I asked a friend if he knew anyone from Bawku. He introduced me to the director of programs for YPWC who happened to have grown up in Bawku. I explained my idea and told him he could call me mad if he so wished - afterall, why celebrate peace in the middle of a conflict zone? He agreed that we should do it.

We devised an action plan that included meeting politicians at Parliament House in Accra, students from the warring ethnic groups studying at Cape Coast University to seek their opinion about the planned activities, and many more individuals besides.
Everyone, without exception, that we spoke to was supportive.

Our aim was to hold a game of football in keeping with Peace One Day’s theme for this year: One Day, One Goal. We envisaged the two sides comprising all ethnic groups playing together. The ball would be inscribed ‘conflict’ and the goals would be labeled ‘peace’.

Against all odds and efforts to shut us down, right up until the morning of the day itself, we made it happen.

This is how it went.

20th of September. Despite the ominous storm clouds rolling overhead, students, local residents and keen spectators started arriving at Winamzua Park at 7.00 am in central Bawku in anticipation of an event that many said could not happen: a game of football between two sides comprising all the tribes of the Bawku Municipality. A few glitches aside – have you ever tried to get a PA system the night before an event an hour before curfew kicks in at 10 pm in a military patrolled town because the guy who promised to deliver pulled out due to political pressure? – by the time kick-off came at 10.00 am, the field was teeming with children, students and adults.

‘We are here to mark the United Nation’s International Day of Peace and Ceasefire,’ announced Mr Godwin Yidana, Programs Director of Young People We Care. Directing his words towards the two teams, he cautioned, ‘The game is an opportunity for you to come together as brothers. We’re playing fifteen minutes a side. The football represents “conflict” and the goals are “peace”. You are not in the pitch to compete against each other. It doesn’t matter who scores a goal or who wins; in this game everyone is a winner.’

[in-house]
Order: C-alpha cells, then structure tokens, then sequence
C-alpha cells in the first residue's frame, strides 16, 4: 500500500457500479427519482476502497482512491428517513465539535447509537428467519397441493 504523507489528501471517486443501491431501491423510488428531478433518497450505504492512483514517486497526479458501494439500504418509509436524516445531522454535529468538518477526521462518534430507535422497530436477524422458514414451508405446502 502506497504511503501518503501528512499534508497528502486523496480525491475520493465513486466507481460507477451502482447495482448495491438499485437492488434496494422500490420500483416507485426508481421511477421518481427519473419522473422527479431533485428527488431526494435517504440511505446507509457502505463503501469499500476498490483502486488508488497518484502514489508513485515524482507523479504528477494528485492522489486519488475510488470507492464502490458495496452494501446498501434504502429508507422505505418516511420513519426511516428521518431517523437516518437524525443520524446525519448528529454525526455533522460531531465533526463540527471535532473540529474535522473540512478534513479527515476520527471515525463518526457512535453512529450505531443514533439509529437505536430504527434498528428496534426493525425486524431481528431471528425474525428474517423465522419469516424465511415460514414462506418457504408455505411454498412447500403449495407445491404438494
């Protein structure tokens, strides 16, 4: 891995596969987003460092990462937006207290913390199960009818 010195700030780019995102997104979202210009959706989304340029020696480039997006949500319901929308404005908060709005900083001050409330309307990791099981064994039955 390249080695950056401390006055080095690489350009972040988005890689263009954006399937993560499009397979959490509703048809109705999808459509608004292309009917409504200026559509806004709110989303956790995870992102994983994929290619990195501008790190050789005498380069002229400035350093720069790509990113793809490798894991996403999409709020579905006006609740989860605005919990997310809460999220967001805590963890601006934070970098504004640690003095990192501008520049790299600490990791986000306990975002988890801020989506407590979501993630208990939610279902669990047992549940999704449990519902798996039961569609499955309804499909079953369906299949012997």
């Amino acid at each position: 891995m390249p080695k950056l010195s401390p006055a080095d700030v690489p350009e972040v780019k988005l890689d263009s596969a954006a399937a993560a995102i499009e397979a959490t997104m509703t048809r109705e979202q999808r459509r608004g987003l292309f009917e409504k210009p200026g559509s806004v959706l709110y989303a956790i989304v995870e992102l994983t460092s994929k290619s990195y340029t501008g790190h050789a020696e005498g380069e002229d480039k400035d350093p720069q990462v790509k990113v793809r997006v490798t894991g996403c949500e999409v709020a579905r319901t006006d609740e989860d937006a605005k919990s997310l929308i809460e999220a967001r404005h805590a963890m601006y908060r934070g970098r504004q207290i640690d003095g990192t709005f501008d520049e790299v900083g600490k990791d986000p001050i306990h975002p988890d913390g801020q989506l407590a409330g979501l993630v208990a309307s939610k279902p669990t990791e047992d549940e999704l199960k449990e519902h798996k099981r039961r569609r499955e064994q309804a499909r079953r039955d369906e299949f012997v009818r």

Indeed, the ethnic diversity of Bawku was represented in the two teams of this symbolic match. The majority of the Daduri Catholic Park team, sparkling in their green and red jerseys, were Kusasis, supported by Mamprusis, Bisas, Moshis and Hausas. The majority of the Winamzua Park team were Mamprusis with Kusasis and other ethnic groups making up the balance, sporting the blue and red jerseys of the Barcelona Unicef Football Team.

The referee tossed for the goal and the teams took their respective positions on the field for the kick-off. Contrary to most expectations, the game proceeded for fifteen minutes with both teams putting in a valiant effort, and spectators crowding both goals and the sidelines, cheering on whichever team looked like scoring a goal. The first half ended as a draw, no goals scored.

Both teams scored one goal a piece in the second half, children streaming onto the field in celebration. The game proceeded without a hint of violence or even a cross word.

Players on both sides pleaded with the referee to play thirty minutes in the second half; no one wanted the dream, the momentary freedom provided by the game, to end.

The referee finally blew his whistle on a one-all draw and gathered the players together around the goal posts for the penalty shoot-out. Ten-deep, the crowd jostled for position as the two teams lined up, children standing on bicycle seats to get a better view.